The authors suggested we approach these books not as a single narrative, or as an education by installment, but as a great, roaring, unruly conversation across the ages. Greek dramatists debating with English scientists. Russian novelists sparring with German psychologists. Gibbon debating Homer. Augustine versus Tolstoy. It was a conversation that never occurred, but was allowed to occur by bringing all these writings together, and then studying them to hear what each writer had to say.

This idea, of a great conversation taking place over time and culture, and then selected and presented for my benefit, has become my dominant idea of what is the Bible. It has proven increasingly helpful in a number of ways.

The great conversation model has allowed me to jettison any defense of the Bible as single book whose human origins and methodologies present significant difficulties that must be explained. For instance, I view the Bible as a selection of purely human literary creations. I may lay aside my faith, as many critics do, and study the Biblical material purely in their historical and cultural settings. This eliminates the need to force the Bible to be divine in origin, and gives me the freedom to hear each Biblical writer saying what he/she had to say in the way he/she chose to say it.

Or I may read the Bible with my eyes, mind and heart alive to the faith that is at the center of the Biblical conversation. The humanity of the conversation is not an obstacle, but an invitation to understand the Bible even as we understand ourselves and our histories, experiences and cultures.

The rich diversity of the Bible is frequently lost in our fear that seeing a book as exactly what it appears to be will ruin the inspiration and divine authority of the book. Is God so small that the humanity of a text matters to His use of it? Further, the particular “voice” or style the text uses to talk about God may come to us in ways that are strange and uncomfortable to modern ideas of reality and truth. But if we are listening to a conversation and not predetermining what it must be, these factors are almost meaningless.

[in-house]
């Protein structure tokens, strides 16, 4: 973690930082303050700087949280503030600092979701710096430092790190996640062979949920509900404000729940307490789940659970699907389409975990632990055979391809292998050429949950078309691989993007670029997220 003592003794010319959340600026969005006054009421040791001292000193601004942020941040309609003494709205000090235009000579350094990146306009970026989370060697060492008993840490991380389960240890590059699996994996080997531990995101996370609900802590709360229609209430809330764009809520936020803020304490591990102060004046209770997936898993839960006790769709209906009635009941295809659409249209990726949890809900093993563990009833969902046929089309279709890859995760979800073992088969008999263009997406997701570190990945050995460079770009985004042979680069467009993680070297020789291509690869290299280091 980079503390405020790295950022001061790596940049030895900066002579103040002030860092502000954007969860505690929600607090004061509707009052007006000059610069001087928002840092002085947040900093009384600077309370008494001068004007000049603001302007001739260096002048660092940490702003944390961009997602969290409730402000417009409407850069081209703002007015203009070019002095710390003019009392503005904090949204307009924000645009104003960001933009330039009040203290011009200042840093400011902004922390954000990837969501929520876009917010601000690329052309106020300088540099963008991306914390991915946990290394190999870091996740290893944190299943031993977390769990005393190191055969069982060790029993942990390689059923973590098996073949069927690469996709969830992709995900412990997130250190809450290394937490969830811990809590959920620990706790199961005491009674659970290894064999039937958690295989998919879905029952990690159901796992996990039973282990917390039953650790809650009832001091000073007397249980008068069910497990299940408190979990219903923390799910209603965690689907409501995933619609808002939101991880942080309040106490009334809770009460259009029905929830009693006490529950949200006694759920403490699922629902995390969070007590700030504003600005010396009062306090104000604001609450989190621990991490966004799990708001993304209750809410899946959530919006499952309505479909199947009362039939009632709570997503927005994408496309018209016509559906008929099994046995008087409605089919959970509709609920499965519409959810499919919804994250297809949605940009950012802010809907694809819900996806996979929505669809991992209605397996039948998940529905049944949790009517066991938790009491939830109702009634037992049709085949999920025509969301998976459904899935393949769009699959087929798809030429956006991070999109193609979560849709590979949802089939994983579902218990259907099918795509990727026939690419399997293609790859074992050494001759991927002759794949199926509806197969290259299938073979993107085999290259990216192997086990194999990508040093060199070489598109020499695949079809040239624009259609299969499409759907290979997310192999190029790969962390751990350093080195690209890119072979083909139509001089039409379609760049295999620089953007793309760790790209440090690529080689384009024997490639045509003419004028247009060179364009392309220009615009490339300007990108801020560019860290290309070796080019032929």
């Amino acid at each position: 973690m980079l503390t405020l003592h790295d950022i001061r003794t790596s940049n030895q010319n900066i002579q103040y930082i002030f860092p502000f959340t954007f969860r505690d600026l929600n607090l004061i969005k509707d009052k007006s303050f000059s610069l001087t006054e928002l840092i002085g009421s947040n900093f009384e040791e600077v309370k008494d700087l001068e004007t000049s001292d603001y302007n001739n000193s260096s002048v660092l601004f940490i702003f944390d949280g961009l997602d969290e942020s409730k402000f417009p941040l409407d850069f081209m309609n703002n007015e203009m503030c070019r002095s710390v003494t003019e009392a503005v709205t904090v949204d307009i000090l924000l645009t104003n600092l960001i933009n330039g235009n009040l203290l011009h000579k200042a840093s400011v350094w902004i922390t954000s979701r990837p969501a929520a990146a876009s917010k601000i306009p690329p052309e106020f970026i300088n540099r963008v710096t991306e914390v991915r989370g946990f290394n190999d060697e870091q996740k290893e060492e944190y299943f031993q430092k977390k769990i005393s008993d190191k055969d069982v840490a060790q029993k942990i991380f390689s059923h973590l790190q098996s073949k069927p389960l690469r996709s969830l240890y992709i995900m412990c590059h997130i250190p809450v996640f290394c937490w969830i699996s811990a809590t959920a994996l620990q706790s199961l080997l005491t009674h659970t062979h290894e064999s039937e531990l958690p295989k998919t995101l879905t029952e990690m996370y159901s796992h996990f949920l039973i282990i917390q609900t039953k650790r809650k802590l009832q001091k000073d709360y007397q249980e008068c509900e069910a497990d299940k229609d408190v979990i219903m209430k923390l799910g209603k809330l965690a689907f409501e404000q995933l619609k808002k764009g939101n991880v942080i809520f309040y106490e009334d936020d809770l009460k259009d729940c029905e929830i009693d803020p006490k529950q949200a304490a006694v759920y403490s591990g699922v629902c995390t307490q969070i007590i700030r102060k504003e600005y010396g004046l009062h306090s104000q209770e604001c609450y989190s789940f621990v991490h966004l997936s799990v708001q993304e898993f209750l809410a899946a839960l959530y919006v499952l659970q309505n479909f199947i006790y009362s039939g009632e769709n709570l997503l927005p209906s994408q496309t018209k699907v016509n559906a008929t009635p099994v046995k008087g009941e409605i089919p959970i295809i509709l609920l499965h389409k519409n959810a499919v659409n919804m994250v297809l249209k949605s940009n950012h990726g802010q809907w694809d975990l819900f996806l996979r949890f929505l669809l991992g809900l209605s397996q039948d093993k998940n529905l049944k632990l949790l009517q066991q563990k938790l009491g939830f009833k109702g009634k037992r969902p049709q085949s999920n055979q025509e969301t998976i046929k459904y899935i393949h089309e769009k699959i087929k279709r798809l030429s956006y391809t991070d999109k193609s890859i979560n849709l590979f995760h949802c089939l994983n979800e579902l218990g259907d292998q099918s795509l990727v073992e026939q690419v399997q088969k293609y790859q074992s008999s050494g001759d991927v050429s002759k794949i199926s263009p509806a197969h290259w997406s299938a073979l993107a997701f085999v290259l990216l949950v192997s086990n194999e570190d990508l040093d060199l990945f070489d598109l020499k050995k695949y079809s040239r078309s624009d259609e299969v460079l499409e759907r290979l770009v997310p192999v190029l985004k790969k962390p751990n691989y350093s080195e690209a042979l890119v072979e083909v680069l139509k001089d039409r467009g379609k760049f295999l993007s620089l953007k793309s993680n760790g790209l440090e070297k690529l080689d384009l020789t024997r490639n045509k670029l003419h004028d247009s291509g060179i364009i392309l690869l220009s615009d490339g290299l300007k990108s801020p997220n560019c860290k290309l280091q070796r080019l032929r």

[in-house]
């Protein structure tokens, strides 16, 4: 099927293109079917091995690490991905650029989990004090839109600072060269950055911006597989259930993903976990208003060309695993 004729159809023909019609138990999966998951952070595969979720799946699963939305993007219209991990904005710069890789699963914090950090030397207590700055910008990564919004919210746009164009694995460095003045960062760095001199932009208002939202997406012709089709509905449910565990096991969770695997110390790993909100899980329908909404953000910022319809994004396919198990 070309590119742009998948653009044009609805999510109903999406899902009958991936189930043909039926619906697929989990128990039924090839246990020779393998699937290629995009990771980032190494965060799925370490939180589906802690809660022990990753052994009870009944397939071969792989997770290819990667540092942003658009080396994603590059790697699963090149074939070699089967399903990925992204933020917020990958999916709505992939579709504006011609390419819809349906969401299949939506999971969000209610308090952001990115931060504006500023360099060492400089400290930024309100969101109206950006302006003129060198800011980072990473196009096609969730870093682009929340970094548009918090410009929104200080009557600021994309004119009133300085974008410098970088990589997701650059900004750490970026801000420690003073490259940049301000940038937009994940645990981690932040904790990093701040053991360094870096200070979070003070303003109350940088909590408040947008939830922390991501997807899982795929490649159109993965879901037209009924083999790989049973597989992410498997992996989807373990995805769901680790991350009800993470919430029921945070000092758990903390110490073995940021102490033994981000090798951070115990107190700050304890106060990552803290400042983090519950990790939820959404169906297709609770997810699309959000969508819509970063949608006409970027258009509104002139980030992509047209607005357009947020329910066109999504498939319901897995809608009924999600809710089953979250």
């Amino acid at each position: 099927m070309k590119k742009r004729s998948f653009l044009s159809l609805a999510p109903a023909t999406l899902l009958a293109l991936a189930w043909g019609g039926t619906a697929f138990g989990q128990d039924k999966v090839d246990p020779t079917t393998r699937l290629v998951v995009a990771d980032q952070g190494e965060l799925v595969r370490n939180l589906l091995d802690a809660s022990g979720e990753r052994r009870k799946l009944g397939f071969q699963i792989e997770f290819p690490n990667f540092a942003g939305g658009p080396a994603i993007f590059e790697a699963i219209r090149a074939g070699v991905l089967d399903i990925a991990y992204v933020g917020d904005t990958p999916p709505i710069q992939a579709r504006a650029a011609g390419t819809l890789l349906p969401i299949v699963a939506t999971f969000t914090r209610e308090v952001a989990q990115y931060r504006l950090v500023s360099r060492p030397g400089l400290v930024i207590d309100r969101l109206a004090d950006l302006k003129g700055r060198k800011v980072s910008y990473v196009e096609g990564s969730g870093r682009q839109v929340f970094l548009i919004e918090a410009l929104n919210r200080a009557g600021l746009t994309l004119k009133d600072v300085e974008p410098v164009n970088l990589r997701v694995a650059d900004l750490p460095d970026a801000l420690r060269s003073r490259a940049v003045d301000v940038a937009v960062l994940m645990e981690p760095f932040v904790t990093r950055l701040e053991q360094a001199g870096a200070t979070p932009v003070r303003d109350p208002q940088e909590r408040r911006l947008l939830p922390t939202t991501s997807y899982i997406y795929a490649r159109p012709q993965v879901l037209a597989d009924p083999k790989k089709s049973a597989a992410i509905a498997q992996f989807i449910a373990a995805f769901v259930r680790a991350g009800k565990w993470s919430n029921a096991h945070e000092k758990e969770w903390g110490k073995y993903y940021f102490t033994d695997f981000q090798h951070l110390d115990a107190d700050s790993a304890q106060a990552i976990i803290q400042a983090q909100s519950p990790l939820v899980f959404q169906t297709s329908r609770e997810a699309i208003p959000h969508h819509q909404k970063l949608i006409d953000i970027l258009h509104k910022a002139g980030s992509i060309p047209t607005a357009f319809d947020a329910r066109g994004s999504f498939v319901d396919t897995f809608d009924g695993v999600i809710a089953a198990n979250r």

Read:  A Conversation in God’s Kitchen by Michael Spencer

Klasie Kraalogies on Purity Culture

Today I direct your attention to a post by Klasie Kraalogies on purity culture.

Reserving sex for marriage is one of the foundational disciplines of Christian spirituality, and has been from the get-go.  There are very good reasons for this.  Purity culture is a distortion unique to evangelicalism (I believe) which raises the bar on the no-sex-outside-marriage thing to include kissing, holding hands, or any other sort of romantic contact–and then makes this the end-all, be-all of how we identify ourselves as Christians and show ourselves as faithful followers of Jesus Christ.

Purity culture became a mainstream phenomenon in evangelicalism with Josh Harris’s 1997 blockbuster book I Kissed Dating Goodbye.  But purity culture had been in existence in some parts of evangelicalism long before Harris ever came on the scene.  Kraalogies gives his testimony of growing up in one such corner of evangelicalism and how it influenced his life, and ultimately his marriage.  Read the post, and then read this follow-up about being in a disastrous marriage that was an inevitable result of purity culture teaching.

Mark Driscoll on Church Governance

Mark Driscoll is back.

Warren Throckmorton reports that Driscoll’s new church in Phoenix is hosting a conference on church governance.  According to Throckmorton, topics to be covered at this conference include the following:

  • How the Church and pastors’ families both suffer under bad governance
  • A survey of Church governmental models
  • The biblical standard of singular headship and plural leadership
  • Theocratic government: a “kingdom-down” not “pew-up” unity focused model
  • How to embrace apostolic influence
  • How to implement a God-centered theocratic Church government

This is about as naked as it gets.  There is no attempt to hide the fact that churches operating in the Driscollian mold are a top-down and not a pew-up operation.  We know who the gods are here:  not Jesus Christ.  Consider what Jesus had to say on the issue:

But Jesus called them to him and said, ‘You know that the rulers of the Gentiles lord it over them, and their great ones are tyrants over them. It will not be so among you; but whoever wishes to be great among you must be your servant, and whoever wishes to be first among you must be your slave; just as the Son of Man came not to be served but to serve, and to give his life a ransom for many.’

–Matthew 20:25-28

But this is an alternate universe where everyone is wrong but the pastor.  We remember how this ended at Driscoll’s former church:  In a grease fire.